A religious or solemn ceremony consisting of a series of actions performed according to a prescribed order. the order of doing. ritual. from Latin ritualis, from ritus. the order of completing something, a sort of convention, desperate habit.
the same these words that make your blood flow into the ends of your fingers and then out. the color leaving the first joint becoming numb. becoming phantom, almost. your movement no longer your movement, some kind of forcing happening. your body is not your body.
after death. close. eyes and mouth. the ritual of mourning: sheet placed over the body, candle lit next to the body, guardians of the body, sit with the body, read psalms to the body, cleanse body, clothe body, place body. cedar casket. the mourning grows over seven days. cannot cut hair, shave, attend parties. suspend time. pull away for three hundred and sixty-five days. passing of the third mourning period.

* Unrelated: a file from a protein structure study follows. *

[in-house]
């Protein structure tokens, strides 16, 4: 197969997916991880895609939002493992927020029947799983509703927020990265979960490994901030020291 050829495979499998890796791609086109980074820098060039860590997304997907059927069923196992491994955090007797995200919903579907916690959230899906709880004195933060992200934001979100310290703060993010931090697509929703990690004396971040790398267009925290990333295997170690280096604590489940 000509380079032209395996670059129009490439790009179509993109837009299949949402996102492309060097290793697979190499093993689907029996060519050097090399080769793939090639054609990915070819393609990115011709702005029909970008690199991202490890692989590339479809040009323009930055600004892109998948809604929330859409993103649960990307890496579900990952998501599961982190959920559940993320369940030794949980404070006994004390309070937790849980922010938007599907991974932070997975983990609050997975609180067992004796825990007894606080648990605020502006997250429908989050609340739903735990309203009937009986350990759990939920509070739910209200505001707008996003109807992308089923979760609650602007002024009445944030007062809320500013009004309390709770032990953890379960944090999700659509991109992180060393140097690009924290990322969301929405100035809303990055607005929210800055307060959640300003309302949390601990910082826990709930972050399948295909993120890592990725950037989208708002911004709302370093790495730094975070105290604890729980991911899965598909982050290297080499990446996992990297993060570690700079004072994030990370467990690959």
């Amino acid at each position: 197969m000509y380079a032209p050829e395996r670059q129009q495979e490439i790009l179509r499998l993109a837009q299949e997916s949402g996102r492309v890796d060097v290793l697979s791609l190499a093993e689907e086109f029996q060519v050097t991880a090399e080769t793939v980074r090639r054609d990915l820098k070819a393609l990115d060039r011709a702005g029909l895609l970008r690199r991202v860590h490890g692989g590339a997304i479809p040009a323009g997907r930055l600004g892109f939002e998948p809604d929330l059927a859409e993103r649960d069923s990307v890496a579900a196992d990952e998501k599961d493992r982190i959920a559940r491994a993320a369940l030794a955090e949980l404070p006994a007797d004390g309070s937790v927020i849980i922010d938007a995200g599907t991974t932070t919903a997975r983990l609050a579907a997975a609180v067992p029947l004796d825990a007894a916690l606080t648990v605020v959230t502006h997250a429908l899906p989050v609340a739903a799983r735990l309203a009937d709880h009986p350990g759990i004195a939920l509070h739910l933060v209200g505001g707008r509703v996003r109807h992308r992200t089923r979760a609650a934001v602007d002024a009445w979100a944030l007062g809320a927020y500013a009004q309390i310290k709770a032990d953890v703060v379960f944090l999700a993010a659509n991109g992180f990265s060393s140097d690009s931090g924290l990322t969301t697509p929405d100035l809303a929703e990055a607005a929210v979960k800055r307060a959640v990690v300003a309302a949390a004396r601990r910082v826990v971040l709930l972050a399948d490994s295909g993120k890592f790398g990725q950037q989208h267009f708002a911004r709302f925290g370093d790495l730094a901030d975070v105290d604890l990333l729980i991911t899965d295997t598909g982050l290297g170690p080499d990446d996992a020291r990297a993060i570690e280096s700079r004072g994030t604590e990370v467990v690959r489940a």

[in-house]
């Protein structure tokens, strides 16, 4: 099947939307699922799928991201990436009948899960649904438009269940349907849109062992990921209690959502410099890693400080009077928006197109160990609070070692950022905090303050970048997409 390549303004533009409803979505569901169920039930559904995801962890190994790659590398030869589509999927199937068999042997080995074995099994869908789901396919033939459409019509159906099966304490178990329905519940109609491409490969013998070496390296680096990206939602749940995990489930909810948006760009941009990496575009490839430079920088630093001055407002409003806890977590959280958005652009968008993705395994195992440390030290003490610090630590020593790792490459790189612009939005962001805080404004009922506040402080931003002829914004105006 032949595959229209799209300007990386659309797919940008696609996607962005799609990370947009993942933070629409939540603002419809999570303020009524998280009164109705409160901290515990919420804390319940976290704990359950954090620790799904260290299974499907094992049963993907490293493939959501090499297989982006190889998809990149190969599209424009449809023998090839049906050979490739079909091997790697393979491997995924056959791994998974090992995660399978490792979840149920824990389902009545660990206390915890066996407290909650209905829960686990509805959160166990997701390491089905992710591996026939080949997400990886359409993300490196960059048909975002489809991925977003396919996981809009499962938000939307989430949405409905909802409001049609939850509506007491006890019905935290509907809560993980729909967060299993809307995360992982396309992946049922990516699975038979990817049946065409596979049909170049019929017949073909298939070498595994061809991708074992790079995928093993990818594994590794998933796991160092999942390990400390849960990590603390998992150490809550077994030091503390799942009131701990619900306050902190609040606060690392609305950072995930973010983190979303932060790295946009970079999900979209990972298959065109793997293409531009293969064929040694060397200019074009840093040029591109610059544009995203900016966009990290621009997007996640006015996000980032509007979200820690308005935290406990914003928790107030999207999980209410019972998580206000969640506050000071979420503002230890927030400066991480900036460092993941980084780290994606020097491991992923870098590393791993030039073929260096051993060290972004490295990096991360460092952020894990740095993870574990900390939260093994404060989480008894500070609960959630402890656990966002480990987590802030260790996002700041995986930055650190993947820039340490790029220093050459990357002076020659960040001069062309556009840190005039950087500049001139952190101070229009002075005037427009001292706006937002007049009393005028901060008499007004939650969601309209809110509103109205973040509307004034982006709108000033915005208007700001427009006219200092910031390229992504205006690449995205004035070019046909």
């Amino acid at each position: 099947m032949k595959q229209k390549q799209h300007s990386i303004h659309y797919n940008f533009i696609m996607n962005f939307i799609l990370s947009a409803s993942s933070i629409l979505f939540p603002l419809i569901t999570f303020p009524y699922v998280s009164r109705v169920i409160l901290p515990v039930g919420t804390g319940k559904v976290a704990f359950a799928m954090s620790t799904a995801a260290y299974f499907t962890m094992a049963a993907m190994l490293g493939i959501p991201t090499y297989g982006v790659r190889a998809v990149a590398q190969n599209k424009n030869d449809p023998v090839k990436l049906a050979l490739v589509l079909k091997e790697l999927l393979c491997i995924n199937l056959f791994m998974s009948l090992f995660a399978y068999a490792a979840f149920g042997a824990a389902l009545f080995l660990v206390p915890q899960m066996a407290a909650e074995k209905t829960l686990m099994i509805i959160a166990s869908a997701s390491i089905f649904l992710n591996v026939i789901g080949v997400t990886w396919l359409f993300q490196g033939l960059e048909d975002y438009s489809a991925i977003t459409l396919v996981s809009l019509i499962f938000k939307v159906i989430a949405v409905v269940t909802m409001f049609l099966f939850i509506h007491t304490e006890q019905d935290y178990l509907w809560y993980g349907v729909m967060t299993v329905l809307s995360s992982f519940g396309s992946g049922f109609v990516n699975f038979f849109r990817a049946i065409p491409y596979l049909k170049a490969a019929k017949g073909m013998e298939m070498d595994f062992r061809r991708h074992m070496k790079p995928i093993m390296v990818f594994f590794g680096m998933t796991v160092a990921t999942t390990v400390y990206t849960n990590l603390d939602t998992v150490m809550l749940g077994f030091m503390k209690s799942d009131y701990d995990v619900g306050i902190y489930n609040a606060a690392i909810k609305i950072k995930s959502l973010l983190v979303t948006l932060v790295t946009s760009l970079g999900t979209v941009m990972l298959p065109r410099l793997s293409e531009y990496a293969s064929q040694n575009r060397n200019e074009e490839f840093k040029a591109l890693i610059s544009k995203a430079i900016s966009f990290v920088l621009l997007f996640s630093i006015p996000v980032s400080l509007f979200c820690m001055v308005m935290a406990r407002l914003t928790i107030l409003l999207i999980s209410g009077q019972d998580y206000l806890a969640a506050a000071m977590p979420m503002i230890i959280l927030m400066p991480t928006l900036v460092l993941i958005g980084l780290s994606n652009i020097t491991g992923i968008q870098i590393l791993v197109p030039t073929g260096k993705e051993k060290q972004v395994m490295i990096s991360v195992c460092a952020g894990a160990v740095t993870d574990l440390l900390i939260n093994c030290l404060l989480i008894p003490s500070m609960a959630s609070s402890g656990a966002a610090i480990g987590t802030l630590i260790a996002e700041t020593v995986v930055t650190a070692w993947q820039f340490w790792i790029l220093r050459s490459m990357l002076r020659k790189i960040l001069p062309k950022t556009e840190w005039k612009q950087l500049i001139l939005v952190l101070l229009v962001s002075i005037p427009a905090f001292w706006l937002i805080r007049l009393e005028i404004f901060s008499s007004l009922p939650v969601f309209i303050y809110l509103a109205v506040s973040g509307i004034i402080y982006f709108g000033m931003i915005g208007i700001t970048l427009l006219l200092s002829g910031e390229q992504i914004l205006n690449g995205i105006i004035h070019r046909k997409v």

cannot grow without deer blood. things begin to fall through the cracks. this is all oral. you cannot, cannot, you cannot, you must. follow these steps for water. for growth. to preserve this. what is this—
intimacy of you and the snake around my neck. dog hair stuck beneath skin. the sound a body makes when a heart gives out. a sort of failing. expiring. I cannot even smell. pee on the carpet I won’t wipe up. I cannot watch tv with my dead dog.
suspend the everyday. invert the everyday. kings become servants, servants become kings. grant the body freedom. these days things are changing. will change. yearly I remember you. become your body which is not a body. your face is hidden. I cannot find you. I cannot find. when did you become this creature—
your stomach is splitting. and a kind of opening. the happenings. every year this day write a letter with words you know. repeat the action in my sleep. invariably follow these rules, your rules you made before. before, did you know this was happening—
Kellie Cook is originally from Las Vegas, Nevada. She is a poet and creative writing instructor living in Portland, Oregon. She holds an MFA in Creative Writing from Portland State University where she served as the Poetry Editor for Portland Review from 2016-2017.